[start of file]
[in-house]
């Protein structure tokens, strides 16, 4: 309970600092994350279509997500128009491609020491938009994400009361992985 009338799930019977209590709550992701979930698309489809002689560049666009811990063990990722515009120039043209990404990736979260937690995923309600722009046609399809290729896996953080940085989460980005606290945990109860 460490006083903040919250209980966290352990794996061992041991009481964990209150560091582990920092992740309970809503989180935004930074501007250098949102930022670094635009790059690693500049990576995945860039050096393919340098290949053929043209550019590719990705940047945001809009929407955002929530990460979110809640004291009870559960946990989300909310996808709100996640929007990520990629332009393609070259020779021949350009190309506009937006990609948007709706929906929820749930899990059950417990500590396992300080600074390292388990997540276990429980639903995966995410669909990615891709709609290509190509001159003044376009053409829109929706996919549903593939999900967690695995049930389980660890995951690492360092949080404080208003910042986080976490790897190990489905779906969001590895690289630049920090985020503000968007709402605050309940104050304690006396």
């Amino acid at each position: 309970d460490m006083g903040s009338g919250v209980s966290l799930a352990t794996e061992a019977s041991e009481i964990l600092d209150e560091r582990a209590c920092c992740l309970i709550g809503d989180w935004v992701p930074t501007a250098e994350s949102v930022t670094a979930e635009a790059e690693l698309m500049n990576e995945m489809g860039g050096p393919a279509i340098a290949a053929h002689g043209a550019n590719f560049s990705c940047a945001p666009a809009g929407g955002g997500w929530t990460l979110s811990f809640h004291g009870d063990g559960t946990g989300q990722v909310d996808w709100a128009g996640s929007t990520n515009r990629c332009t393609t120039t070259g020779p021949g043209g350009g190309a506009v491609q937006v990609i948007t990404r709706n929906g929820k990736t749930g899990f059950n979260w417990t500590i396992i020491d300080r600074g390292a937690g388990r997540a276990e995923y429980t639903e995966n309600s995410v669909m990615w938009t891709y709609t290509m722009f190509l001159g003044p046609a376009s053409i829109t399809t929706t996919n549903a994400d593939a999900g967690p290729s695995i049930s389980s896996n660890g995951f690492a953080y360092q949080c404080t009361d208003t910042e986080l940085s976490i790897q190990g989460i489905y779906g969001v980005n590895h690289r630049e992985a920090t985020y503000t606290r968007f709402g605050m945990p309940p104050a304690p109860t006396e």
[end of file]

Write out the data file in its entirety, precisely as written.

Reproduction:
[in-house]
């Protein structure tokens, strides 16, 4: 309970600092994350279509997500128009491609020491938009994400009361992985 009338799930019977209590709550992701979930698309489809002689560049666009811990063990990722515009120039043209990404990736979260937690995923309600722009046609399809290729896996953080940085989460980005606290945990109860 460490006083903040919250209980966290352990794996061992041991009481964990209150560091582990920092992740309970809503989180935004930074501007250098949102930022670094635009790059690693500049990576995945860039050096393919340098290949053929043209550019590719990705940047945001809009929407955002929530990460979110809640004291009870559960946990989300909310996808709100996640929007990520990629332009393609070259020779021949350009190309506009937006990609948007709706929906929820749930899990059950417990500590396992300080600074390292388990997540276990429980639903995966995410669909990615891709709609290509190509001159003044376009053409829109929706996919549903593939999900967690695995049930389980660890995951690492360092949080404080208003910042986080976490790897190990489905779906969001590895690289630049920090985020503000968007709402605050309940104050304690006396």
């Amino acid at each position: 309970d460490m006083g903040s009338g919250v209980s966290l799930a352990t794996e061992a019977s041991e009481i964990l600092d209150e560091r582990a209590c920092c992740l309970i709550g809503d989180w935004v992701p930074t501007a250098e994350s949102v930022t670094a979930e635009a790059e690693l698309m500049n990576e995945m489809g860039g050096p393919a279509i340098a290949a053929h002689g043209a550019n590719f560049s990705c940047a945001p666009a809009g929407g955002g997500w929530t990460l979110s811990f809640h004291g009870d063990g559960t946990g989300q990722v909310d996808w709100a128009g996640s929007t990520n515009r990629c332009t393609t120039t070259g020779p021949g043209g350009g190309a506009v491609q937006v990609i948007t990404r709706n929906g929820k990736t749930g899990f059950n979260w417990t500590i396992i020491d300080r600074g390292a937690g388990r997540a276990e995923y429980t639903e995966n309600s995410v669909m990615w938009t891709y709609t290509m722009f190509l001159g003044p046609a376009s053409i829109t399809t929706t996919n549903a994400d593939a999900g967690p290729s695995i049930s389980s896996n660890g995951f690492a953080y360092q949080c404080t009361d208003t910042e986080l940085s976490i790897q190990g989460i489905y779906g969001v980005n590895h690289r630049e992985a920090t985020y503000t606290r968007f709402g605050m945990p309940p104050a304690p109860t006396e």